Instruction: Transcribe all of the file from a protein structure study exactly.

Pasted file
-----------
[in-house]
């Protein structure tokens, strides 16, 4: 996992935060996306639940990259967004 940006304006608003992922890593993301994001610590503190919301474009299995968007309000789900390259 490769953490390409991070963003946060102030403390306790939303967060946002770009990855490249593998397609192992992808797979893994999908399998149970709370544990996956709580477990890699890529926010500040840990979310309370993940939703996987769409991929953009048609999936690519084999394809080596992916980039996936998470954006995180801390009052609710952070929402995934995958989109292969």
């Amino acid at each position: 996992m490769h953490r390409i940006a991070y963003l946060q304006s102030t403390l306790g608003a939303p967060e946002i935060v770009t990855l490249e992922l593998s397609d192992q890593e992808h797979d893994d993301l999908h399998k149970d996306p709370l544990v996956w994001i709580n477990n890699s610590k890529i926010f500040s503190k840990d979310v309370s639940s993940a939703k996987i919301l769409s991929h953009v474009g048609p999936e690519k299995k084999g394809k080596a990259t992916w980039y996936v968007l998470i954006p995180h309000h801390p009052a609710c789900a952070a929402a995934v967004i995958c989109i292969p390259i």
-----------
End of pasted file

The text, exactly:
[in-house]
């Protein structure tokens, strides 16, 4: 996992935060996306639940990259967004 940006304006608003992922890593993301994001610590503190919301474009299995968007309000789900390259 490769953490390409991070963003946060102030403390306790939303967060946002770009990855490249593998397609192992992808797979893994999908399998149970709370544990996956709580477990890699890529926010500040840990979310309370993940939703996987769409991929953009048609999936690519084999394809080596992916980039996936998470954006995180801390009052609710952070929402995934995958989109292969």
């Amino acid at each position: 996992m490769h953490r390409i940006a991070y963003l946060q304006s102030t403390l306790g608003a939303p967060e946002i935060v770009t990855l490249e992922l593998s397609d192992q890593e992808h797979d893994d993301l999908h399998k149970d996306p709370l544990v996956w994001i709580n477990n890699s610590k890529i926010f500040s503190k840990d979310v309370s639940s993940a939703k996987i919301l769409s991929h953009v474009g048609p999936e690519k299995k084999g394809k080596a990259t992916w980039y996936v968007l998470i954006p995180h309000h801390p009052a609710c789900a952070a929402a995934v967004i995958c989109i292969p390259i």